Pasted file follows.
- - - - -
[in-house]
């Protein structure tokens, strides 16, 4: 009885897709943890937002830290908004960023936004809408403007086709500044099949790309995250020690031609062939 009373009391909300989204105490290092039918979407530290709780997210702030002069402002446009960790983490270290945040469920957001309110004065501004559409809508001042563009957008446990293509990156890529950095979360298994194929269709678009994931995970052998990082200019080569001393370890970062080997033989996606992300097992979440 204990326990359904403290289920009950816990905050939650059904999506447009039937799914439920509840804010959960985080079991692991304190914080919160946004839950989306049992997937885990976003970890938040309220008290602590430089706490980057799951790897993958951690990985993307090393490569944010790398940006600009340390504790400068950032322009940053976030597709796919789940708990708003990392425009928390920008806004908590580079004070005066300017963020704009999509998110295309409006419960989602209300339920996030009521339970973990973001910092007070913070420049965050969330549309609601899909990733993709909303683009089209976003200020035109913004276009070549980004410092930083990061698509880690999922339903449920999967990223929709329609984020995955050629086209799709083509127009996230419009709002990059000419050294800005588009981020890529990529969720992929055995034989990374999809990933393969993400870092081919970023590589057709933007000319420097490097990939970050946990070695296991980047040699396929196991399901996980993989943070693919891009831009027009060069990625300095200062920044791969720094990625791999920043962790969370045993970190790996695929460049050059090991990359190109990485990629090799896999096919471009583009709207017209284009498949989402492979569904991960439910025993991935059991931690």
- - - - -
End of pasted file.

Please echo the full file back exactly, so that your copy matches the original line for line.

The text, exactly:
[in-house]
């Protein structure tokens, strides 16, 4: 009885897709943890937002830290908004960023936004809408403007086709500044099949790309995250020690031609062939 009373009391909300989204105490290092039918979407530290709780997210702030002069402002446009960790983490270290945040469920957001309110004065501004559409809508001042563009957008446990293509990156890529950095979360298994194929269709678009994931995970052998990082200019080569001393370890970062080997033989996606992300097992979440 204990326990359904403290289920009950816990905050939650059904999506447009039937799914439920509840804010959960985080079991692991304190914080919160946004839950989306049992997937885990976003970890938040309220008290602590430089706490980057799951790897993958951690990985993307090393490569944010790398940006600009340390504790400068950032322009940053976030597709796919789940708990708003990392425009928390920008806004908590580079004070005066300017963020704009999509998110295309409006419960989602209300339920996030009521339970973990973001910092007070913070420049965050969330549309609601899909990733993709909303683009089209976003200020035109913004276009070549980004410092930083990061698509880690999922339903449920999967990223929709329609984020995955050629086209799709083509127009996230419009709002990059000419050294800005588009981020890529990529969720992929055995034989990374999809990933393969993400870092081919970023590589057709933007000319420097490097990939970050946990070695296991980047040699396929196991399901996980993989943070693919891009831009027009060069990625300095200062920044791969720094990625791999920043962790969370045993970190790996695929460049050059090991990359190109990485990629090799896999096919471009583009709207017209284009498949989402492979569904991960439910025993991935059991931690």